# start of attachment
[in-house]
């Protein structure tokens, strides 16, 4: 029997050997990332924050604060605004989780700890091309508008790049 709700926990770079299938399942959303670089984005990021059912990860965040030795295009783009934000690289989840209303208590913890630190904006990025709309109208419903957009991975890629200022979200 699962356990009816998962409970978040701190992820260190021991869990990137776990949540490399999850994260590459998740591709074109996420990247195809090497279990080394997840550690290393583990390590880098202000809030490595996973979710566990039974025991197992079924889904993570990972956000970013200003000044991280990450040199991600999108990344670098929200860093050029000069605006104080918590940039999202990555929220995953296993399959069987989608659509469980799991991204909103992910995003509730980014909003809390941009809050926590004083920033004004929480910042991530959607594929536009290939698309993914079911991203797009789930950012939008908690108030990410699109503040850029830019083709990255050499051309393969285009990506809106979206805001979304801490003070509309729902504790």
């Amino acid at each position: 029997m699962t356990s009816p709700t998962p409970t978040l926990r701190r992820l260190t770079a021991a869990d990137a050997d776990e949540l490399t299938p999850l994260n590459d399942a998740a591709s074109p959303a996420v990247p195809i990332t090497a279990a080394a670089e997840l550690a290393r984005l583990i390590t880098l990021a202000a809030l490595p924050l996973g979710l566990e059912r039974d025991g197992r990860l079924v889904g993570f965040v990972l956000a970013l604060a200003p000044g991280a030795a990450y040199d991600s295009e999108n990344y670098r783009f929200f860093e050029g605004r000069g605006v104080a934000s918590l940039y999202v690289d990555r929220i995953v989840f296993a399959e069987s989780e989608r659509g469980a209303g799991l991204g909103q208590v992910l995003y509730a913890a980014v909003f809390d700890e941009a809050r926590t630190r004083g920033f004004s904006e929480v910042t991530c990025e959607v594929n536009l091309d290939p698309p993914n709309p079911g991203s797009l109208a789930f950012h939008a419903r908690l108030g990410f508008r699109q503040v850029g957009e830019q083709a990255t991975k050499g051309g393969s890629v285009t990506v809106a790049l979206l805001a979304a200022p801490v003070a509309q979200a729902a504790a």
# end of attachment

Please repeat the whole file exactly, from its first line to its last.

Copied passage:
[in-house]
């Protein structure tokens, strides 16, 4: 029997050997990332924050604060605004989780700890091309508008790049 709700926990770079299938399942959303670089984005990021059912990860965040030795295009783009934000690289989840209303208590913890630190904006990025709309109208419903957009991975890629200022979200 699962356990009816998962409970978040701190992820260190021991869990990137776990949540490399999850994260590459998740591709074109996420990247195809090497279990080394997840550690290393583990390590880098202000809030490595996973979710566990039974025991197992079924889904993570990972956000970013200003000044991280990450040199991600999108990344670098929200860093050029000069605006104080918590940039999202990555929220995953296993399959069987989608659509469980799991991204909103992910995003509730980014909003809390941009809050926590004083920033004004929480910042991530959607594929536009290939698309993914079911991203797009789930950012939008908690108030990410699109503040850029830019083709990255050499051309393969285009990506809106979206805001979304801490003070509309729902504790």
């Amino acid at each position: 029997m699962t356990s009816p709700t998962p409970t978040l926990r701190r992820l260190t770079a021991a869990d990137a050997d776990e949540l490399t299938p999850l994260n590459d399942a998740a591709s074109p959303a996420v990247p195809i990332t090497a279990a080394a670089e997840l550690a290393r984005l583990i390590t880098l990021a202000a809030l490595p924050l996973g979710l566990e059912r039974d025991g197992r990860l079924v889904g993570f965040v990972l956000a970013l604060a200003p000044g991280a030795a990450y040199d991600s295009e999108n990344y670098r783009f929200f860093e050029g605004r000069g605006v104080a934000s918590l940039y999202v690289d990555r929220i995953v989840f296993a399959e069987s989780e989608r659509g469980a209303g799991l991204g909103q208590v992910l995003y509730a913890a980014v909003f809390d700890e941009a809050r926590t630190r004083g920033f004004s904006e929480v910042t991530c990025e959607v594929n536009l091309d290939p698309p993914n709309p079911g991203s797009l109208a789930f950012h939008a419903r908690l108030g990410f508008r699109q503040v850029g957009e830019q083709a990255t991975k050499g051309g393969s890629v285009t990506v809106a790049l979206l805001a979304a200022p801490v003070a509309q979200a729902a504790a």